Are care staff equipped for end-of-life communication? A cross-sectional study in long-term care facilities to identify determinants of self-efficacy 11 Medical and Health Sciences 1110 Nursing 11 Medical and Health Sciences 1117 Public Health and Health Services

Research output: Contribution to journalArticleAcademicpeer-review

Abstract

Background: End-of-life conversations are rarely initiated by care staff in long-term care facilities. A possible explanation is care staff's lack of self-efficacy in such conversations. Research into the determinants of self-efficacy for nurses and care assistants in end-of-life communication is scarce and self-efficacy might differ between care staff of mental health facilities, nursing homes, and care homes. This study aimed to explore differences between care staff in mental health facilities, nursing homes, and care homes with regard to knowledge about palliative care, time pressure, and self-efficacy in end-of-life communication, as well as aiming to identify determinants of high self-efficacy in end-of-life communication. Methods: Two cross-sectional Dutch studies, one in mental health facilities and one in nursing and care homes (PACE study). Nurses and care assistants were invited to complete a questionnaire in 2015. Multivariable logistic regression analyses were performed to identify determinants of high self-efficacy. Results: Five hundred forty one nurses and care assistants completed a survey; 137 worked in mental health facilities, 172 in nursing homes, and 232 in care homes. Care staff at mental health facilities were the most knowledgeable about the World Health Organization's definition of palliative care: 76% answered 4-5 out of 5 items correctly compared to 38% of nursing home staff and 40% of care home staff (p < 0.001). Around 60% of care staff in all settings experienced time pressure. Care staff had high self-efficacy regarding end-of-life communication with patients: the overall mean score across all facilities was 5.47 out of 7 (standard deviation 1.25). Determinants of high self-efficacy were working in a mental health facility, age > 36, female, with formal palliative care training, and knowledge of the palliative care definition. Conclusion: Mental healthcare staff knew more about palliative care and had higher self-efficacy in end-of-life communication compared to nursing and care home staff. Educating care staff about providing palliative care and training them in it might improve end-of-life communication in these facilities.
LanguageEnglish
Article number1
JournalBMC Palliative Care
Volume18
Issue number1
DOIs
Publication statusPublished - 2019

Cite this

@article{1c7a3c90654548c79306adf8f6ead32c,
title = "Are care staff equipped for end-of-life communication? A cross-sectional study in long-term care facilities to identify determinants of self-efficacy 11 Medical and Health Sciences 1110 Nursing 11 Medical and Health Sciences 1117 Public Health and Health Services",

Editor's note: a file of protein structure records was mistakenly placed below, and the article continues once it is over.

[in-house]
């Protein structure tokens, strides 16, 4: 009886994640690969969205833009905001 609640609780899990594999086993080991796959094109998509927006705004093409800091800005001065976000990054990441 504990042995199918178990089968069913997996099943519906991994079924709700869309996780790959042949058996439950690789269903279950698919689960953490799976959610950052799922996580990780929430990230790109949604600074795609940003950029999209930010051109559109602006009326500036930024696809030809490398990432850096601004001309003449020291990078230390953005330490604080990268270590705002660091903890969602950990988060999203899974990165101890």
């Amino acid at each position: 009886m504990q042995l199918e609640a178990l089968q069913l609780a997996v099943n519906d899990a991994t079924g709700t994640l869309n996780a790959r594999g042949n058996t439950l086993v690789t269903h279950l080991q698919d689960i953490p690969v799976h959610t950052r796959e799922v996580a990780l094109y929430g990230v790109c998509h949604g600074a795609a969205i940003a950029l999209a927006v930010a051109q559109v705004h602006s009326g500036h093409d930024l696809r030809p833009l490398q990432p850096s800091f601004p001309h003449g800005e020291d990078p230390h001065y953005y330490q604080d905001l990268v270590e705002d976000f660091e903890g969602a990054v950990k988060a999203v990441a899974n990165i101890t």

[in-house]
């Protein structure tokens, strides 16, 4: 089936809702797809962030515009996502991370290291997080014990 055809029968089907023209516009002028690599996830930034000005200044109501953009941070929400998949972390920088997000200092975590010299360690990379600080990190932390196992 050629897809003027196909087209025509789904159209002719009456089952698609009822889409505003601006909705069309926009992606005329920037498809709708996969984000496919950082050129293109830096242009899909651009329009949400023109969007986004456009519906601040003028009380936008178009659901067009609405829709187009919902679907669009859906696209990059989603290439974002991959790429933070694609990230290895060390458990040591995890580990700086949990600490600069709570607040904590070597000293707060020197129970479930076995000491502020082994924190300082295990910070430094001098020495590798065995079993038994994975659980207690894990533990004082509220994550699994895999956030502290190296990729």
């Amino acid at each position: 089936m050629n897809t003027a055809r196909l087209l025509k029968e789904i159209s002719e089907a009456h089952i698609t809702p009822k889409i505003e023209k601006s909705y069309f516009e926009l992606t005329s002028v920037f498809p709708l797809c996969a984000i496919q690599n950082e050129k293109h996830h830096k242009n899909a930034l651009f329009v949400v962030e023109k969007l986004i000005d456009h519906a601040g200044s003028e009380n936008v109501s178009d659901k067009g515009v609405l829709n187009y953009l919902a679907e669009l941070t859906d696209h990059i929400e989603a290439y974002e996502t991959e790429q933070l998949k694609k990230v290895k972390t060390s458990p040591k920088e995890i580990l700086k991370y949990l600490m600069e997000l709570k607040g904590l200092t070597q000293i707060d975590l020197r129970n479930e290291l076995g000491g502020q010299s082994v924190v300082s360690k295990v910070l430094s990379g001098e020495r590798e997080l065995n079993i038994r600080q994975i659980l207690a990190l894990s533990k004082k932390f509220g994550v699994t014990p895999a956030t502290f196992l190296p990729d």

abstract = "Background: End-of-life conversations are rarely initiated by care staff in long-term care facilities. A possible explanation is care staff's lack of self-efficacy in such conversations. Research into the determinants of self-efficacy for nurses and care assistants in end-of-life communication is scarce and self-efficacy might differ between care staff of mental health facilities, nursing homes, and care homes. This study aimed to explore differences between care staff in mental health facilities, nursing homes, and care homes with regard to knowledge about palliative care, time pressure, and self-efficacy in end-of-life communication, as well as aiming to identify determinants of high self-efficacy in end-of-life communication. Methods: Two cross-sectional Dutch studies, one in mental health facilities and one in nursing and care homes (PACE study). Nurses and care assistants were invited to complete a questionnaire in 2015. Multivariable logistic regression analyses were performed to identify determinants of high self-efficacy. Results: Five hundred forty one nurses and care assistants completed a survey; 137 worked in mental health facilities, 172 in nursing homes, and 232 in care homes. Care staff at mental health facilities were the most knowledgeable about the World Health Organization's definition of palliative care: 76{\%} answered 4-5 out of 5 items correctly compared to 38{\%} of nursing home staff and 40{\%} of care home staff (p < 0.001). Around 60{\%} of care staff in all settings experienced time pressure. Care staff had high self-efficacy regarding end-of-life communication with patients: the overall mean score across all facilities was 5.47 out of 7 (standard deviation 1.25). Determinants of high self-efficacy were working in a mental health facility, age > 36, female, with formal palliative care training, and knowledge of the palliative care definition. Conclusion: Mental healthcare staff knew more about palliative care and had higher self-efficacy in end-of-life communication compared to nursing and care home staff. Educating care staff about providing palliative care and training them in it might improve end-of-life communication in these facilities.",
author = "Kirsten Evenblij and {ten Koppel}, Maud and Tinne Smets and Widdershoven, {Guy A. M.} and Onwuteaka-Philipsen, {Bregje D.} and Pasman, {H. Roeline W.}",
year = "2019",